magazine page envelopes

magazine page envelopes

toilet paper roll napkin rings

toilet paper roll napkin rings

The perfect business card for ingloriousplastics - made from an old drink carton

The perfect business card for ingloriousplastics – made from an old drink carton

Reese's pieces bookmark

Reese’s pieces bookmark

melting plastic bags together

melting plastic bags together

... and turning them into unique bookcovers

… and turning them into unique bookcovers

... or postcards

… or postcards

another idea: a scrap wood postcard

another idea: a scrap wood postcard

There are also a lot of things I wanted to do with old clothes. Whenever a piece of clothing was in such a bad state that I couldn’t mend it or give it to someone else, I tried to use the fabric for something different – I turned an old t-shirt into cotton pads and re-usable tissues for example.

DIY cotton pads

DIY cotton pads

I’m also planning on making jeans napkins and pillowcases. And I like to use fabric scraps for decorating my homemade jams:

fabric decoration for my mixed berry jam

fabric decoration for my mixed berry jam

Telling you about all my little upcycling projects I almost forgot the biggest and most fun thing I did: turning an old beer crate into a unique seat for my friends.

beer crate seat

beer crate seat

Sharing & making

Avoiding plastic made me think about what I consumed. So for me it was only logical that I wouldn’t only pay attention to the packaging, but to my behaviour as a consumer in general. I want to downsize and simplify my life. A lot of interesting projects and initiatives like “Umsonstladen” or “Givebox” helped me with this.

Givebox in Düsseldorf

Givebox in Düsseldorf

A public book case is another great idea for sharing things.

A public book case is another great idea for sharing things.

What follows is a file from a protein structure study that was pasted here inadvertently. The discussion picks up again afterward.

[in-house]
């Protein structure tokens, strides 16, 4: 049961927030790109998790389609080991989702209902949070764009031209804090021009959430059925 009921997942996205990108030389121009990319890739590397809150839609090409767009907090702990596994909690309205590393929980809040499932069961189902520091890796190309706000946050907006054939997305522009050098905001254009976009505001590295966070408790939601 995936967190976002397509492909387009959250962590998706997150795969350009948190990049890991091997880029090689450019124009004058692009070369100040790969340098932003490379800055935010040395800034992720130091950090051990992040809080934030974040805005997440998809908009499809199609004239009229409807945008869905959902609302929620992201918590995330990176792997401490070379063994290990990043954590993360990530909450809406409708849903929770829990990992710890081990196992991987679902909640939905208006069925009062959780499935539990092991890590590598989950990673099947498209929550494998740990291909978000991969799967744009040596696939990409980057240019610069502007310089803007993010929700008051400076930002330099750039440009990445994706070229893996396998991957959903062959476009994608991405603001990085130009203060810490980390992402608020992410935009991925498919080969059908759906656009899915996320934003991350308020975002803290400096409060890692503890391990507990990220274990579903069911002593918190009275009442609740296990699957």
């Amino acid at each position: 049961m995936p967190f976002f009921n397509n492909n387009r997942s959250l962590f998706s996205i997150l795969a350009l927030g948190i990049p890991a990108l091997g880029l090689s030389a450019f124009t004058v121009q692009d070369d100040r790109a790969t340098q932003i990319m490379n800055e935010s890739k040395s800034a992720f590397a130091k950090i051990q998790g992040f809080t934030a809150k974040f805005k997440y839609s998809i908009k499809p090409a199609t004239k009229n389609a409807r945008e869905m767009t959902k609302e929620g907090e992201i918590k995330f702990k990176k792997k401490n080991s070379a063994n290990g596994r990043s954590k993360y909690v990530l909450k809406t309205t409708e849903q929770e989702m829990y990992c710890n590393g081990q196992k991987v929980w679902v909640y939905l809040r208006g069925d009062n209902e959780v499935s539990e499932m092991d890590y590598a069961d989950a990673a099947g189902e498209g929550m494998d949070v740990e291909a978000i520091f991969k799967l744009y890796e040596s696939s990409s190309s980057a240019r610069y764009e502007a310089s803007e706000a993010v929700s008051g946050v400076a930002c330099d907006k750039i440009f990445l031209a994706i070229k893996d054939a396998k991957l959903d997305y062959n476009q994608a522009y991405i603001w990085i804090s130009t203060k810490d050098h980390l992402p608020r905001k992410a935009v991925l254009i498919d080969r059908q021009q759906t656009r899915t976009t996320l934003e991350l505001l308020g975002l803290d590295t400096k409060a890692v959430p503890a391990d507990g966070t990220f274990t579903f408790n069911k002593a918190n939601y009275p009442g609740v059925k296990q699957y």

I didn’t only find great secondhand markets in my area (the “Weiberkram” market in Neuss is great for girls’ clothes), but also initiatives that focus on swapping, sharing and giving things to others for free (get more information on this here).

clothes swaps

Even though I was just talking about flea markets, I do actually have to admit I hardly bought any clothes this year as I participated in so many clothes swaps. I got rid of clothes that didn’t fit me anymore and in return I got a completely new wardrobe. I know that this only works as long as people buy new clothes (If we all wore our clothes until they fell apart it wouldn’t work obviously), but I think it’s still a good idea for all those who end up with a piece of clothing that doesn’t fit anymore or which they got as a gift and didn’t like.

I generally try to make more stuff myself – that means cooking from scratch (therefore you can find so many recipes on ingloriousplastics), mixing my own cosmetics and cleaning products, sewing, mending and repairing things. I found a good shoemaker that fixes my shoes for as little as 7€ and I also plan on checking out a Repair Café soon. That way you automatically end up with a lot less packaging – and you save quite a bit of money, too.

So I hope this gives you an idea of what happened behind the scenes of ingloriousplastics and helps you understand the mix of topics in my blog a bit better. And I want to thank all of you for your support and the ideas you sent me. Next week I’m gonna give you a little update on plastic-free shopping, cooking (I love the plastic-free chef) and cosmetics. If you have any questions or suggestions, let me know. Would love to read your thoughts on that!

Keep rollin’, rollin’, rollin’…

DIY toilet paper roll napkin rings

Ever wondered what to do with old toilet paper rolls? One of my friends who also happens to be a passionate blogger (Follow her blog High tea with Maureen) had an awesome idea. She turned empty toilet paper rolls into napkin rings and glued old newspaper scraps around them. They looked very unique on her dinner table. So of course I couldn’t help it, but I had to be a copycat.

My interpretation of her idea: I cut an empty toilet paper roll into little rings (about one to 1,5 cm wide) and glued old Chinese newspaper (Got it from the Chinese grocer where I go from time to time.) scraps around them. And that’s the result – my DIY napkin rings:

DIY napkin rings

DIY napkin rings

P1080618So simple and yet all you need for a fancy dinner party. Chapeau!